Nest extends olive branch to angry Revolv owners

Smarting from bad publicity over the decision to kill off Revolv hubs in mid-May, Nest has quietly begun offering an olive branch to owners of the death row hardware. The Alphabet-owned smart home team prompted IoT ire this week, when it became more widely realized that as of May 15 users of the Revolv system – which Nest acquired in 2014 – would need to find a new centerpiece to their automation.

That's because, around eighteen months after acquiring Revolv – and outside of any remaining warranty period – Nest has decided to refocus its developer efforts on "Works with Nest", its own take on smart home connectivity.

As a result, not only will support for Revolv be ending, but the hubs themselves will cease to operate. What once was designed to connect together automation products from a variety of companies – including Philips hue bulbs, Belkin WeMo switches, and more – will become a red plastic paperweight.

Unsurprisingly that didn't leave owners too happy, especially as for many the news appears to have come as a surprise. According to a Nest spokesperson speaking to SlashGear, that's been exacerbated by the company having a limited number of ways to get in touch with the users it acquired as part of the Revolv buy.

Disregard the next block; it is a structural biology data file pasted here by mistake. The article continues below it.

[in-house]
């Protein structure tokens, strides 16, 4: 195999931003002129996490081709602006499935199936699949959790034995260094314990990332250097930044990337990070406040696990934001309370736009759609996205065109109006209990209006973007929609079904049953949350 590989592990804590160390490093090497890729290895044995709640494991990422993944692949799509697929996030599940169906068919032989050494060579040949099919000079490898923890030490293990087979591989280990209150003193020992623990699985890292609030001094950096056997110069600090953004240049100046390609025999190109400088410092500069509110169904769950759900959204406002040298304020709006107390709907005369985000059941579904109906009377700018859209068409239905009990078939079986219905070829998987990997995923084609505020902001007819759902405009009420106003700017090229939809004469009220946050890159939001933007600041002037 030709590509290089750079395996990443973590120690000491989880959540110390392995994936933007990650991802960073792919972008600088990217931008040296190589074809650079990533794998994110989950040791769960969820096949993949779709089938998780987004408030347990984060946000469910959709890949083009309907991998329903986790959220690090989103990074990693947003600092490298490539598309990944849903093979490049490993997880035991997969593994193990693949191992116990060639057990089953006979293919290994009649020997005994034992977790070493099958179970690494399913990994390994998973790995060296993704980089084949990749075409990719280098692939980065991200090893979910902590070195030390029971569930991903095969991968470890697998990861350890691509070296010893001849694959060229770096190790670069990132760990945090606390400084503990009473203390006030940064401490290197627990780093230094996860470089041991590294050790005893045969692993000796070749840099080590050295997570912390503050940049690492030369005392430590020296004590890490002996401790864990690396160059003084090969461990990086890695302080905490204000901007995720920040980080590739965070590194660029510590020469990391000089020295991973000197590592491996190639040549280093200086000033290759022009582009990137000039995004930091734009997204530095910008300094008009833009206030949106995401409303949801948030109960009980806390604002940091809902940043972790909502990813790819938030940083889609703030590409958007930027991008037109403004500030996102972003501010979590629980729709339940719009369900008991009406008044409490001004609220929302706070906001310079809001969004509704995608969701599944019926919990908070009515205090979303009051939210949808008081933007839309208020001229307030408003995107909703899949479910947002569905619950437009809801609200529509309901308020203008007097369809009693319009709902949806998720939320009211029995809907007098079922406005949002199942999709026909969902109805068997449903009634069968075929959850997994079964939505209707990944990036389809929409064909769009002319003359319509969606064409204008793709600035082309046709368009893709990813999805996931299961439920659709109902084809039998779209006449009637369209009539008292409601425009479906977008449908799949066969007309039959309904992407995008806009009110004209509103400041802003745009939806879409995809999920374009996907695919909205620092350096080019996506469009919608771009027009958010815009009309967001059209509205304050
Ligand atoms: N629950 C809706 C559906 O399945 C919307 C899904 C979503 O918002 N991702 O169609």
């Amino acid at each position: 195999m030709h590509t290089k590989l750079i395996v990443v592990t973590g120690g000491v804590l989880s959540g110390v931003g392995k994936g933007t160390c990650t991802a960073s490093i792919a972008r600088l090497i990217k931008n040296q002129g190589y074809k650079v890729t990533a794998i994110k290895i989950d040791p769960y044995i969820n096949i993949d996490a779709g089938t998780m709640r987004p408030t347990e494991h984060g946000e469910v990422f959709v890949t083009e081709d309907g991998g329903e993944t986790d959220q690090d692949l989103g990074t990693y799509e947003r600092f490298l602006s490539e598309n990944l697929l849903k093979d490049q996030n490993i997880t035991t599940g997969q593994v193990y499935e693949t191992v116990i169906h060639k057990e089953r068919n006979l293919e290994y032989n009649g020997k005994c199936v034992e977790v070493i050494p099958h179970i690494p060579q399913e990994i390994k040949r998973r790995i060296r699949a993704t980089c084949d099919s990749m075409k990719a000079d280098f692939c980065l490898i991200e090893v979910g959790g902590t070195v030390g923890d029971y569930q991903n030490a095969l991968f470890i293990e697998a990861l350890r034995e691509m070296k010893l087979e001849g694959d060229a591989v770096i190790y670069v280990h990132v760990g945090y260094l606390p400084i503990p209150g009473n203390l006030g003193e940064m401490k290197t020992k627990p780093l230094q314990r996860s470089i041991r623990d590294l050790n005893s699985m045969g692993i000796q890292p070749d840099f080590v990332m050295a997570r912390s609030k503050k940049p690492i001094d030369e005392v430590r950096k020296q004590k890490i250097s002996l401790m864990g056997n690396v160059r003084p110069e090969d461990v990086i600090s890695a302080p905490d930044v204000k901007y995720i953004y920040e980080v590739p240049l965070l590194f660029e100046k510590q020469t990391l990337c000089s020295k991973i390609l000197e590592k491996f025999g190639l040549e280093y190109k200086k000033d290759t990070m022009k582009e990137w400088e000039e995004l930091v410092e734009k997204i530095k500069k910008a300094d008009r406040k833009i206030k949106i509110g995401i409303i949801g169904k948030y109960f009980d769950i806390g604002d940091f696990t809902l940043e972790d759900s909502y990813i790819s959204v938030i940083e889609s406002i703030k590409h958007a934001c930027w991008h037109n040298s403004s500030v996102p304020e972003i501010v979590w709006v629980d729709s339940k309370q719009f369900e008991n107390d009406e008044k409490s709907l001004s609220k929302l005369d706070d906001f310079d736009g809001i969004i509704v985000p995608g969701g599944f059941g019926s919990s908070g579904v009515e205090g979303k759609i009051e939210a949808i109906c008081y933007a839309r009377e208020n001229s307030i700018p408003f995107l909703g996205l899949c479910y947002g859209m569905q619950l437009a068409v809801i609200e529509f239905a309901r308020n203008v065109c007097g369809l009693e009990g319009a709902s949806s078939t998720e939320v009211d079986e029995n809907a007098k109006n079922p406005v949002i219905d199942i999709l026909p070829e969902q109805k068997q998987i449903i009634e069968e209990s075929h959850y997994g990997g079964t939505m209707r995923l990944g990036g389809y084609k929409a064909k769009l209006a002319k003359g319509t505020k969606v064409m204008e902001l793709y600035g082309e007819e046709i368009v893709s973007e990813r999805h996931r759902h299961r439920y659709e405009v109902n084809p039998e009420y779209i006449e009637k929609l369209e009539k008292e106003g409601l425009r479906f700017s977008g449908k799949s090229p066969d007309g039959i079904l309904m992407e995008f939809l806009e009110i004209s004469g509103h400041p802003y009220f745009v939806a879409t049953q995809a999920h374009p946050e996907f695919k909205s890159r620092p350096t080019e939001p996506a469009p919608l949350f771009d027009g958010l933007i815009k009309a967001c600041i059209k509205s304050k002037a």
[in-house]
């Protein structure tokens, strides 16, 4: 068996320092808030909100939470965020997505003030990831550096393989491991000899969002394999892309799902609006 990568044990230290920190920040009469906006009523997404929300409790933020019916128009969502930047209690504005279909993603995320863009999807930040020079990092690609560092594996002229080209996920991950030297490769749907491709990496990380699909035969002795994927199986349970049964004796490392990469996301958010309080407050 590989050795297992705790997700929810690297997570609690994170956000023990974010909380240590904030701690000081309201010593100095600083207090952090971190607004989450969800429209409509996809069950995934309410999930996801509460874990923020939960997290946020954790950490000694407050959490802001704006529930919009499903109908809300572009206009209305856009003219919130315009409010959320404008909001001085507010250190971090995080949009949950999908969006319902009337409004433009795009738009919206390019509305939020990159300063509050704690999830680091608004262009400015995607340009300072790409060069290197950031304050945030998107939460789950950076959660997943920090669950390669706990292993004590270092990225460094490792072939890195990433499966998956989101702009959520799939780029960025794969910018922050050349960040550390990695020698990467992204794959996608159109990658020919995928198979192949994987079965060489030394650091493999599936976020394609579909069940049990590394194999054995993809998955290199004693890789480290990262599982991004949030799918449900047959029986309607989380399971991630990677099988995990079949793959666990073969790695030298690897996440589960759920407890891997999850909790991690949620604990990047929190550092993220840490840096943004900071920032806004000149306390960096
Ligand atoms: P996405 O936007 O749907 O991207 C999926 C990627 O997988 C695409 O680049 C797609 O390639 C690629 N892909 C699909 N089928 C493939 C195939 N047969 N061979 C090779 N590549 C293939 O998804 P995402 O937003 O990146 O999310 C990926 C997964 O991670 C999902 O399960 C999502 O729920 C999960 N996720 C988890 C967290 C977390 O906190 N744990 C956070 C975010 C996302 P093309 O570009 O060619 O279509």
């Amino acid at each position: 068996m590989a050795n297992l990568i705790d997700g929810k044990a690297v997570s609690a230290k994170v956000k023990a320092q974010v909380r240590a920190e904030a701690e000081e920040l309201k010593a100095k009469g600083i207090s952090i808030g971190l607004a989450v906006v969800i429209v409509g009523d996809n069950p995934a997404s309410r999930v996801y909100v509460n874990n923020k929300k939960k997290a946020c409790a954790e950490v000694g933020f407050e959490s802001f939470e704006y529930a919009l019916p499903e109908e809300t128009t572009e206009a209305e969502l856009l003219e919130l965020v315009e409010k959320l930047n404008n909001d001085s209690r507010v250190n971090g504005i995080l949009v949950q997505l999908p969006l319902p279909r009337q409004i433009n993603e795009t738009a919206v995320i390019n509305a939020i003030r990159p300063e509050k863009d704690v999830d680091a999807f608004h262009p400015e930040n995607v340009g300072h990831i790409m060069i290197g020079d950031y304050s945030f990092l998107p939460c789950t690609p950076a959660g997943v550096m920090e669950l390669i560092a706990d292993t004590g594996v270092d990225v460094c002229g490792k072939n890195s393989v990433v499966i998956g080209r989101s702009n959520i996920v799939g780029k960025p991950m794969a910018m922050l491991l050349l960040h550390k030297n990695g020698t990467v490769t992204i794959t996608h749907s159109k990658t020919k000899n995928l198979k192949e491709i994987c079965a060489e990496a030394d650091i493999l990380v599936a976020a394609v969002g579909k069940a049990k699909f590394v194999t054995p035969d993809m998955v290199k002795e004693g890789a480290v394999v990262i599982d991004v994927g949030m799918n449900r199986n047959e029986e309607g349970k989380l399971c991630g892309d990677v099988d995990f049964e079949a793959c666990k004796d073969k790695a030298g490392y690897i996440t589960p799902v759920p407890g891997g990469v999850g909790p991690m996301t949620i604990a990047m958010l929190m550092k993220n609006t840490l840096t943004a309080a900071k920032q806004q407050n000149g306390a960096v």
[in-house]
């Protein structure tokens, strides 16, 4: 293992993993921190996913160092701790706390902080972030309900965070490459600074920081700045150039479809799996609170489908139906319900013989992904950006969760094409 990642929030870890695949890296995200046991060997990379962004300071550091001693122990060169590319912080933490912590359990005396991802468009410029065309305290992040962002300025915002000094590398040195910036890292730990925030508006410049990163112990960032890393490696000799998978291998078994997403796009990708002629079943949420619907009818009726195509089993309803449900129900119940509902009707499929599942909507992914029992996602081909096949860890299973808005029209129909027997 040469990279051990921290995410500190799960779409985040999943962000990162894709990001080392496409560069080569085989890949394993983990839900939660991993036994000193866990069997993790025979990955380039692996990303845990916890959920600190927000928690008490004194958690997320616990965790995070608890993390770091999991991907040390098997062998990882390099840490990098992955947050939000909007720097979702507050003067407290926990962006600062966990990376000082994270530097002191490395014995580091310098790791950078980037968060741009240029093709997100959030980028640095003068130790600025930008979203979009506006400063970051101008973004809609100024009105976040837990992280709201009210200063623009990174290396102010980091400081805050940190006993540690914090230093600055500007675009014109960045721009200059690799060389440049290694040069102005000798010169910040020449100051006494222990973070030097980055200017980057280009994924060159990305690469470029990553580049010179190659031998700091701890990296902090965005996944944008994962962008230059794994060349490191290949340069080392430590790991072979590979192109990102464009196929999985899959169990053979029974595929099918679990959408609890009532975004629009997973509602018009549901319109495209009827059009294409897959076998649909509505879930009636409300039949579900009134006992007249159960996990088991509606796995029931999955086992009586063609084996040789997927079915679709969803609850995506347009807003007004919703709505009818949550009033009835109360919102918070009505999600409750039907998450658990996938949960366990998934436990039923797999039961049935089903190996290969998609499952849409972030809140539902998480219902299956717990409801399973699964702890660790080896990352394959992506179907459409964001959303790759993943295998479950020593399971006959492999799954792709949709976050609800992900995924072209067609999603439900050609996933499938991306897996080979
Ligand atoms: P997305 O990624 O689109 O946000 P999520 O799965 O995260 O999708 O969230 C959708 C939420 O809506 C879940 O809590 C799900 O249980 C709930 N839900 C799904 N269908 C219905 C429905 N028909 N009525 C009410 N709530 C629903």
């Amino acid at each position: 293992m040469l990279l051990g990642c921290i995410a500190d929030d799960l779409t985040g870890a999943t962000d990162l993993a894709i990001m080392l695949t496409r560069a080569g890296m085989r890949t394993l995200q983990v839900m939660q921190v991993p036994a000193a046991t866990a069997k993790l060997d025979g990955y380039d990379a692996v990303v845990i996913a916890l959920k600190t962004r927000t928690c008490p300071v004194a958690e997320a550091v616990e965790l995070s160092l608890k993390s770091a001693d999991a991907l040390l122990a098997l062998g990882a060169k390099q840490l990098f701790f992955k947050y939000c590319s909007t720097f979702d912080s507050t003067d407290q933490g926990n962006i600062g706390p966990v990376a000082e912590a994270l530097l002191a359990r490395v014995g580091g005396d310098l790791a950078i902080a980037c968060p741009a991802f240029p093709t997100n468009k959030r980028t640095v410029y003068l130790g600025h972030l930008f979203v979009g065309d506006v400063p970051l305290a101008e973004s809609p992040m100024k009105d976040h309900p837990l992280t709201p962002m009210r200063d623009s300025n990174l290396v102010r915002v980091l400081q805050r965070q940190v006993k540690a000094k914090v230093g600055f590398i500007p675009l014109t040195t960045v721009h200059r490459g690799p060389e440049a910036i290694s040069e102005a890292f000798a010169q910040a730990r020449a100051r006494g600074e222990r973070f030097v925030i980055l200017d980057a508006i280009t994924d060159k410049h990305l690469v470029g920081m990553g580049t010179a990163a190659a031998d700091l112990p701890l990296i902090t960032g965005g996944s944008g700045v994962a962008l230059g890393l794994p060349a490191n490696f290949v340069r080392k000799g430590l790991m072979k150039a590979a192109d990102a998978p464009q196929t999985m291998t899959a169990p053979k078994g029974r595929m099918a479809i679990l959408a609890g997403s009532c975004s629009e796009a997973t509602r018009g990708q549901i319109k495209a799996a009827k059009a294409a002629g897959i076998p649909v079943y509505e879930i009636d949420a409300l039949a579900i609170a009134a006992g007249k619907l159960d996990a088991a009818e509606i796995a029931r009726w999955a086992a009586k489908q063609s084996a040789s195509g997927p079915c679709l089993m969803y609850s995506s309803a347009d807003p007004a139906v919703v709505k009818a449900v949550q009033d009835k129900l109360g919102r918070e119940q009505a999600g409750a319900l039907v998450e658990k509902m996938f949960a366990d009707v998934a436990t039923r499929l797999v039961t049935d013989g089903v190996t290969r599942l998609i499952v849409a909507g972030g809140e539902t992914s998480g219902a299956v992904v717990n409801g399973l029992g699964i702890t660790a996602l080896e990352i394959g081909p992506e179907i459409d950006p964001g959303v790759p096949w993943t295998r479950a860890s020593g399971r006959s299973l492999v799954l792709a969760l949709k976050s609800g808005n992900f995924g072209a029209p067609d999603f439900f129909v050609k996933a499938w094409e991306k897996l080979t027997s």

"We did our best to notify customers without having contact information on file," Nest's Ivy Choi told me. "Starting in February, we reached out to customers via app notifications and published the letter on"

Of course, one of the prime uses for Revolv has been setting up automatic macros and activities, which are triggered automatically based on movement, location, time of day, and other factors.

That given, it's entirely possible that many Revolv owners may not normally open the app and thus see whatever notification Nest pushed through.

Whatever the background, the criticism leveled at Nest – and the cloud under which it places the "Works with Nest" ecosystem, which could just as easily be deactivated if the firm axed the cloud that powers it – has clearly stung. Today, the company put out a quiet offer of help to frustrated Revolv owners via its Twitter channel, offering to "find the best solution" for their smart home requirements.

It's unclear at this stage what, exactly, Nest will do for any Revolv user who complains. However, earlier on the company did tell one owner that it would "look into" the possibility of a refund.

No exact numbers for how widespread Revolv hubs are have been given, though the system was not believed to be especially popular, and Nest was said to be primarily interested in the company's talent and technology rather than the specific products it was offering. Indeed, sales of the hub ceased as soon as the acquisition was announced.

Update: A Nest spokesperson tells me that the company has been "working with Revolv customers on a case-by-case basis since February" when the first notifications went out, "to determine the best resolution, including compensation." The advice, if you're a Revolv hub owner, is to contact Nest at the email address above.